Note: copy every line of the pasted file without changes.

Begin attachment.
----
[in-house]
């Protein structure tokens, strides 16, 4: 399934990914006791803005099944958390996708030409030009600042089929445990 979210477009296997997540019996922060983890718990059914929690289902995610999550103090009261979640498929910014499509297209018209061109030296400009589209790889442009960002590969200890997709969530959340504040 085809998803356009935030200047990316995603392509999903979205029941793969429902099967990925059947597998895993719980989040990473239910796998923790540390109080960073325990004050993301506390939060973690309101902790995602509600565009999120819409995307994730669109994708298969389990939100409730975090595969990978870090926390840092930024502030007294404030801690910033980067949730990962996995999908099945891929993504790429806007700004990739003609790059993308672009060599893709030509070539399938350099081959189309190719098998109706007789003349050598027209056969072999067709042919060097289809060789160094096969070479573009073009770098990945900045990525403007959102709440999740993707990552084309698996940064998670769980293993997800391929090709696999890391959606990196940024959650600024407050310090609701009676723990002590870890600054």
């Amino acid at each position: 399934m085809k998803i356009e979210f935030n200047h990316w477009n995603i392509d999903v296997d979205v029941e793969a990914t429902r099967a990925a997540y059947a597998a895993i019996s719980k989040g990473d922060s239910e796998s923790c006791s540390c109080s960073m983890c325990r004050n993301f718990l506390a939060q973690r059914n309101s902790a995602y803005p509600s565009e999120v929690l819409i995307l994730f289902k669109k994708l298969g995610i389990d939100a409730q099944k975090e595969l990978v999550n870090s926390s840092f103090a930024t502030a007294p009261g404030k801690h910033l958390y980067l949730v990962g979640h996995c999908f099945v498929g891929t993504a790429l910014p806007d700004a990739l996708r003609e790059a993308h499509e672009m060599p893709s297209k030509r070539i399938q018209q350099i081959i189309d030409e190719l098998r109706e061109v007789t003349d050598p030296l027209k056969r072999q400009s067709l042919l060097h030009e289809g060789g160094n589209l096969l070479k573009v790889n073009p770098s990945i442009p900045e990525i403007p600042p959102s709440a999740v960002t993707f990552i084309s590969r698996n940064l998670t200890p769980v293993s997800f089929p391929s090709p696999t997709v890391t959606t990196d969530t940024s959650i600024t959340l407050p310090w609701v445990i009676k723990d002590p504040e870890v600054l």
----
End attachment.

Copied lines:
[in-house]
């Protein structure tokens, strides 16, 4: 399934990914006791803005099944958390996708030409030009600042089929445990 979210477009296997997540019996922060983890718990059914929690289902995610999550103090009261979640498929910014499509297209018209061109030296400009589209790889442009960002590969200890997709969530959340504040 085809998803356009935030200047990316995603392509999903979205029941793969429902099967990925059947597998895993719980989040990473239910796998923790540390109080960073325990004050993301506390939060973690309101902790995602509600565009999120819409995307994730669109994708298969389990939100409730975090595969990978870090926390840092930024502030007294404030801690910033980067949730990962996995999908099945891929993504790429806007700004990739003609790059993308672009060599893709030509070539399938350099081959189309190719098998109706007789003349050598027209056969072999067709042919060097289809060789160094096969070479573009073009770098990945900045990525403007959102709440999740993707990552084309698996940064998670769980293993997800391929090709696999890391959606990196940024959650600024407050310090609701009676723990002590870890600054």
């Amino acid at each position: 399934m085809k998803i356009e979210f935030n200047h990316w477009n995603i392509d999903v296997d979205v029941e793969a990914t429902r099967a990925a997540y059947a597998a895993i019996s719980k989040g990473d922060s239910e796998s923790c006791s540390c109080s960073m983890c325990r004050n993301f718990l506390a939060q973690r059914n309101s902790a995602y803005p509600s565009e999120v929690l819409i995307l994730f289902k669109k994708l298969g995610i389990d939100a409730q099944k975090e595969l990978v999550n870090s926390s840092f103090a930024t502030a007294p009261g404030k801690h910033l958390y980067l949730v990962g979640h996995c999908f099945v498929g891929t993504a790429l910014p806007d700004a990739l996708r003609e790059a993308h499509e672009m060599p893709s297209k030509r070539i399938q018209q350099i081959i189309d030409e190719l098998r109706e061109v007789t003349d050598p030296l027209k056969r072999q400009s067709l042919l060097h030009e289809g060789g160094n589209l096969l070479k573009v790889n073009p770098s990945i442009p900045e990525i403007p600042p959102s709440a999740v960002t993707f990552i084309s590969r698996n940064l998670t200890p769980v293993s997800f089929p391929s090709p696999t997709v890391t959606t990196d969530t940024s959650i600024t959340l407050p310090w609701v445990i009676k723990d002590p504040e870890v600054l």